In recent years, STEM has become a popular term in educational and professional circles, but it is actually an acronym for Science, Technology, Engineering and Mathematics. STEM education creates critical thinkers, increases science literacy and enables the next generation of innovators. Innovation leads to new products and processes that sustain our economy. This innovation and science literacy depends on a solid knowledge base in the STEM areas. STEM workers play a key role in the sustained growth and stability of the United States economy and are a critical component to helping the U.S. win the future. Skilled, passionate workers are needed to enter careers in
science, technology, engineering and mathematics. As these fields begin to grow and more qualified professionals are needed to lead innovation, it has become increasingly clear that recruiting more women and minorities is essential for continued growth and creativity. Historically, these groups have accounted for a small fraction of scientists, technologists, engineers and mathematicians, which are often regarded as white male dominated industries. Currently, nearly three in four of U.S. scientists and engineers are white. However, African Americans and Hispanics only represent 11 percent of all STEM employees, yet they comprise 26 percent of the workforce. On January 31, 2017 Rho Xi Chapter hosted a STEM Fair for several elementary students at First Missionary Baptist Church in West Columbia, TX. The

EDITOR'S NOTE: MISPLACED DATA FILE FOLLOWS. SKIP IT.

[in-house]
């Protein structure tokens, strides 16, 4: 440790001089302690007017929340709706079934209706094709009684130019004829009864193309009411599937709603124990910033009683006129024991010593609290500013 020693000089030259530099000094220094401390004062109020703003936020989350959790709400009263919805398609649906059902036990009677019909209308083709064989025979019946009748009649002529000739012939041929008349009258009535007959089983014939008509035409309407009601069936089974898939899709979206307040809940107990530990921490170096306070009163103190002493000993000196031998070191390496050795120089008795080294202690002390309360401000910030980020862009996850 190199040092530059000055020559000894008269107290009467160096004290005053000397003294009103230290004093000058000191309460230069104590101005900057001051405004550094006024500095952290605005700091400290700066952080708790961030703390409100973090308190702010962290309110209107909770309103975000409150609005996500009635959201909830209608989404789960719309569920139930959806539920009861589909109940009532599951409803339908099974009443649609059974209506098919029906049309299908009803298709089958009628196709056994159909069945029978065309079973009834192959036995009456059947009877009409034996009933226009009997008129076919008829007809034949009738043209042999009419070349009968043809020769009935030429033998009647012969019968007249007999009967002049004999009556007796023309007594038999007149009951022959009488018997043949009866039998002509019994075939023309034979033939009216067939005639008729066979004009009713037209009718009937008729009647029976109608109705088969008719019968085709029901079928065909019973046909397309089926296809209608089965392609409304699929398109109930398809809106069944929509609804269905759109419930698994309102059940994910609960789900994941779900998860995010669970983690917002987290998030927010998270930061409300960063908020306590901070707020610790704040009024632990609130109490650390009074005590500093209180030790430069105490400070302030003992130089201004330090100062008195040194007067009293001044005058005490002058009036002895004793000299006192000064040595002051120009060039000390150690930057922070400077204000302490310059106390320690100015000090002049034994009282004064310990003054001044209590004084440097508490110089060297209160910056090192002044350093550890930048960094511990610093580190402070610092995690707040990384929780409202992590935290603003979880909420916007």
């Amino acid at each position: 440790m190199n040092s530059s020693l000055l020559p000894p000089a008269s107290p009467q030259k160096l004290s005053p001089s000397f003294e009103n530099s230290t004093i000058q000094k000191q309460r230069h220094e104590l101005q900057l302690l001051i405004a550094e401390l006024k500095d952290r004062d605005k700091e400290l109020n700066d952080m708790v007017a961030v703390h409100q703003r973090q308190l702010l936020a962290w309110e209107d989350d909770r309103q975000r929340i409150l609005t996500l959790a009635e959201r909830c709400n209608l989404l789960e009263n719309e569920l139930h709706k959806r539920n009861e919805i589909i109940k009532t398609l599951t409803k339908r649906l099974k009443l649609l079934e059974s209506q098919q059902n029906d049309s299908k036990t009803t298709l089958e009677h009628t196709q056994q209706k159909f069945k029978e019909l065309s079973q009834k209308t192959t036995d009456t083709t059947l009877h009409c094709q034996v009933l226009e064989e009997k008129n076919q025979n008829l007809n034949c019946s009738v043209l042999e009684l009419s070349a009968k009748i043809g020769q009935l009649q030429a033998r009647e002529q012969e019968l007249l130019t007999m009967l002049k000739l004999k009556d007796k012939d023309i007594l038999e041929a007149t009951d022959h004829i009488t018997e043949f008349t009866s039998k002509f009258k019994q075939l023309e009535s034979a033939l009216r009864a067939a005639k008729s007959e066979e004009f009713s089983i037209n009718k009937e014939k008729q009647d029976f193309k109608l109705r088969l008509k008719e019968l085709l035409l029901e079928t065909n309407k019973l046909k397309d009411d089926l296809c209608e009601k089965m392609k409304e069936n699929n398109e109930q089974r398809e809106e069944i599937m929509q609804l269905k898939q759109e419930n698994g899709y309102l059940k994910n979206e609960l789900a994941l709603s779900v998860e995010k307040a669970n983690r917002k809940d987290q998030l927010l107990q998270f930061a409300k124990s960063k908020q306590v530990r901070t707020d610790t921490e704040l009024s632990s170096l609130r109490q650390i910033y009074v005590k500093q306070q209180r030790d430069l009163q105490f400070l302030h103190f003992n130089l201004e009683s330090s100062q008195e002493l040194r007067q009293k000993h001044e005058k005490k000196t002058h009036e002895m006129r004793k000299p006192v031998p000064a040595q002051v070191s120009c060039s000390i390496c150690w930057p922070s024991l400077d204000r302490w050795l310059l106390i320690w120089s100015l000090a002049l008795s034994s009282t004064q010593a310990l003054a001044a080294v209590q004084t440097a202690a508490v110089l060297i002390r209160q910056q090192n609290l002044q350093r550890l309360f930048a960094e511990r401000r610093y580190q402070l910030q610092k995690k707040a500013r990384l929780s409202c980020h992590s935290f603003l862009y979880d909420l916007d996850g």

experiments included a crystal ball bubble made from dry ice, smoking bubbles and many more. One of the highlights of the event was Bro. Dr. Calvin Greene, an Environmental Specialist at Dow Chemical and the coordinator of the event, teaching the students how polar and non-polar molecules work together while creating a lava lamp. The number of students at the event that desire to be scientists, doctors and astronauts was encouraging. A wealth of research demonstrates that mentors play an important role in a student’s decision to attend college, enroll in graduate school and choose a particular doctoral program. Role models also directly affect academic performance by reducing stereotypes. Stereotyped individuals tend to underperform in particular environments when worried their performance might perpetuate the negative stereotype. Studies have also shown that a successful role model in the STEM fields can eliminate performance deficits that result from the stereotype. Rho Xi Chapter believes that seeing someone successful, who looks like them can give a minority student confidence. Minority students are less likely to know STEM professionals and may need to look beyond their immediate family or school for guidance. To prevent the STEM field from seeming like unwelcome territory, the Brothers of Rho Xi Chapter that work in STEM fields continuously serve as mentors and role models for elementary to high school aged minority students. “We want the students to be able to see themselves in our roles, follow their passion and be successful,” said Bro. Dr. Calvin Greene. With the current population growing more diverse, and the demand for STEM trained workers continuing to grow, it is safe to say that there are many talented individuals we could be fostering to fill more STEM jobs. Addressing this lack of diversity is key in making the United States a leader in STEM fields. Fortunate for the U.S., there is a great pool of potential STEM talent in America’s minorities.